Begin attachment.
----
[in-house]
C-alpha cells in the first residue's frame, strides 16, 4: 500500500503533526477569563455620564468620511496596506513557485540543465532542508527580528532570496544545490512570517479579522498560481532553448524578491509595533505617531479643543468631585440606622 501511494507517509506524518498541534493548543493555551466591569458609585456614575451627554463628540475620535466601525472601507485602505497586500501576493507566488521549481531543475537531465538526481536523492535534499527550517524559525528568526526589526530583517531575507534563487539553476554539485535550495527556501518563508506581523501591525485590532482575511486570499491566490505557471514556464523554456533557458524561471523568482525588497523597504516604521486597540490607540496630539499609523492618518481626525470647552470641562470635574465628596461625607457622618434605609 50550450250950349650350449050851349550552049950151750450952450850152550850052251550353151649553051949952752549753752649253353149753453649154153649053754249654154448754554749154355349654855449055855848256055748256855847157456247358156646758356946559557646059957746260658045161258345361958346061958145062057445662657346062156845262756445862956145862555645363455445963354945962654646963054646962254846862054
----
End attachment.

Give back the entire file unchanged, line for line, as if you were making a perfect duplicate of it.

[in-house]
C-alpha cells in the first residue's frame, strides 16, 4: 500500500503533526477569563455620564468620511496596506513557485540543465532542508527580528532570496544545490512570517479579522498560481532553448524578491509595533505617531479643543468631585440606622 501511494507517509506524518498541534493548543493555551466591569458609585456614575451627554463628540475620535466601525472601507485602505497586500501576493507566488521549481531543475537531465538526481536523492535534499527550517524559525528568526526589526530583517531575507534563487539553476554539485535550495527556501518563508506581523501591525485590532482575511486570499491566490505557471514556464523554456533557458524561471523568482525588497523597504516604521486597540490607540496630539499609523492618518481626525470647552470641562470635574465628596461625607457622618434605609 50550450250950349650350449050851349550552049950151750450952450850152550850052251550353151649553051949952752549753752649253353149753453649154153649053754249654154448754554749154355349654855449055855848256055748256855847157456247358156646758356946559557646059957746260658045161258345361958346061958145062057445662657346062156845262756445862956145862555645363455445963354945962654646963054646962254846862054